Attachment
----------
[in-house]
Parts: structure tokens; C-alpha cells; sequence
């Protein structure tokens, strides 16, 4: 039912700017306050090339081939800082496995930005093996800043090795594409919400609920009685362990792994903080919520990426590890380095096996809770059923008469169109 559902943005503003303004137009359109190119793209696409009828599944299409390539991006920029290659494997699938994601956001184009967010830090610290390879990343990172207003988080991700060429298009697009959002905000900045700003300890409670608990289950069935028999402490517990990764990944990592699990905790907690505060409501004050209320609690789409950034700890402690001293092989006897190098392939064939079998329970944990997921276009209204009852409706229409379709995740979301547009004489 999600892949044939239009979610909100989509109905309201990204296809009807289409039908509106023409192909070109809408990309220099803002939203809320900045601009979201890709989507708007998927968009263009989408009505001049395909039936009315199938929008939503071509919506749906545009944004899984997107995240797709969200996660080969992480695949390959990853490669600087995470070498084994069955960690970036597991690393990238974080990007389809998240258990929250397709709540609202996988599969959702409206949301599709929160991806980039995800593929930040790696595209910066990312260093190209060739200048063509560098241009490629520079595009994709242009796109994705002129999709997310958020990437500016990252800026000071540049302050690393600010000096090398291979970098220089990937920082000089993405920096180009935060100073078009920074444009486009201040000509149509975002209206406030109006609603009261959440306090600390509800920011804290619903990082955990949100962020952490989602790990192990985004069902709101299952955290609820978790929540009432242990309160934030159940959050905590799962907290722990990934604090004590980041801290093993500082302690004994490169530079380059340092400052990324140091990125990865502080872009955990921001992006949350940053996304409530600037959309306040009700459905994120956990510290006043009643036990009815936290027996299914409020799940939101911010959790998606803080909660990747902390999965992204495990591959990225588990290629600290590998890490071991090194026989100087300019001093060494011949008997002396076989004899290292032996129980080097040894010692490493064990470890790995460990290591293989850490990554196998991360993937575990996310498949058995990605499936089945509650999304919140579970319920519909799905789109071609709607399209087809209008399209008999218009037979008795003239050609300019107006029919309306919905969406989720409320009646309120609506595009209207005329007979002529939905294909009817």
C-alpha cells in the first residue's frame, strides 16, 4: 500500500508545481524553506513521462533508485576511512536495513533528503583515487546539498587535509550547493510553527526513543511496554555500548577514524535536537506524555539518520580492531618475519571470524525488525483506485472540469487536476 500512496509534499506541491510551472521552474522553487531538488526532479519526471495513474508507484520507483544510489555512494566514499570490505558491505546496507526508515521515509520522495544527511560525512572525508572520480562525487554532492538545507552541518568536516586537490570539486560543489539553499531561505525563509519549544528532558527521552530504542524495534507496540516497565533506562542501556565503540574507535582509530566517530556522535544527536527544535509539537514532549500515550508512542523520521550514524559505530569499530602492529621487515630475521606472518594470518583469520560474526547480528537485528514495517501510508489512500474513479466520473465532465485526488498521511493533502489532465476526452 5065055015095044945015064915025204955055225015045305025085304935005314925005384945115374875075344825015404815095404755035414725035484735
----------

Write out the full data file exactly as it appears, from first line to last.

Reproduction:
[in-house]
Parts: structure tokens; C-alpha cells; sequence
């Protein structure tokens, strides 16, 4: 039912700017306050090339081939800082496995930005093996800043090795594409919400609920009685362990792994903080919520990426590890380095096996809770059923008469169109 559902943005503003303004137009359109190119793209696409009828599944299409390539991006920029290659494997699938994601956001184009967010830090610290390879990343990172207003988080991700060429298009697009959002905000900045700003300890409670608990289950069935028999402490517990990764990944990592699990905790907690505060409501004050209320609690789409950034700890402690001293092989006897190098392939064939079998329970944990997921276009209204009852409706229409379709995740979301547009004489 999600892949044939239009979610909100989509109905309201990204296809009807289409039908509106023409192909070109809408990309220099803002939203809320900045601009979201890709989507708007998927968009263009989408009505001049395909039936009315199938929008939503071509919506749906545009944004899984997107995240797709969200996660080969992480695949390959990853490669600087995470070498084994069955960690970036597991690393990238974080990007389809998240258990929250397709709540609202996988599969959702409206949301599709929160991806980039995800593929930040790696595209910066990312260093190209060739200048063509560098241009490629520079595009994709242009796109994705002129999709997310958020990437500016990252800026000071540049302050690393600010000096090398291979970098220089990937920082000089993405920096180009935060100073078009920074444009486009201040000509149509975002209206406030109006609603009261959440306090600390509800920011804290619903990082955990949100962020952490989602790990192990985004069902709101299952955290609820978790929540009432242990309160934030159940959050905590799962907290722990990934604090004590980041801290093993500082302690004994490169530079380059340092400052990324140091990125990865502080872009955990921001992006949350940053996304409530600037959309306040009700459905994120956990510290006043009643036990009815936290027996299914409020799940939101911010959790998606803080909660990747902390999965992204495990591959990225588990290629600290590998890490071991090194026989100087300019001093060494011949008997002396076989004899290292032996129980080097040894010692490493064990470890790995460990290591293989850490990554196998991360993937575990996310498949058995990605499936089945509650999304919140579970319920519909799905789109071609709607399209087809209008399209008999218009037979008795003239050609300019107006029919309306919905969406989720409320009646309120609506595009209207005329007979002529939905294909009817």
C-alpha cells in the first residue's frame, strides 16, 4: 500500500508545481524553506513521462533508485576511512536495513533528503583515487546539498587535509550547493510553527526513543511496554555500548577514524535536537506524555539518520580492531618475519571470524525488525483506485472540469487536476 500512496509534499506541491510551472521552474522553487531538488526532479519526471495513474508507484520507483544510489555512494566514499570490505558491505546496507526508515521515509520522495544527511560525512572525508572520480562525487554532492538545507552541518568536516586537490570539486560543489539553499531561505525563509519549544528532558527521552530504542524495534507496540516497565533506562542501556565503540574507535582509530566517530556522535544527536527544535509539537514532549500515550508512542523520521550514524559505530569499530602492529621487515630475521606472518594470518583469520560474526547480528537485528514495517501510508489512500474513479466520473465532465485526488498521511493533502489532465476526452 5065055015095044945015064915025204955055225015045305025085304935005314925005384945115374875075344825015404815095404755035414725035484735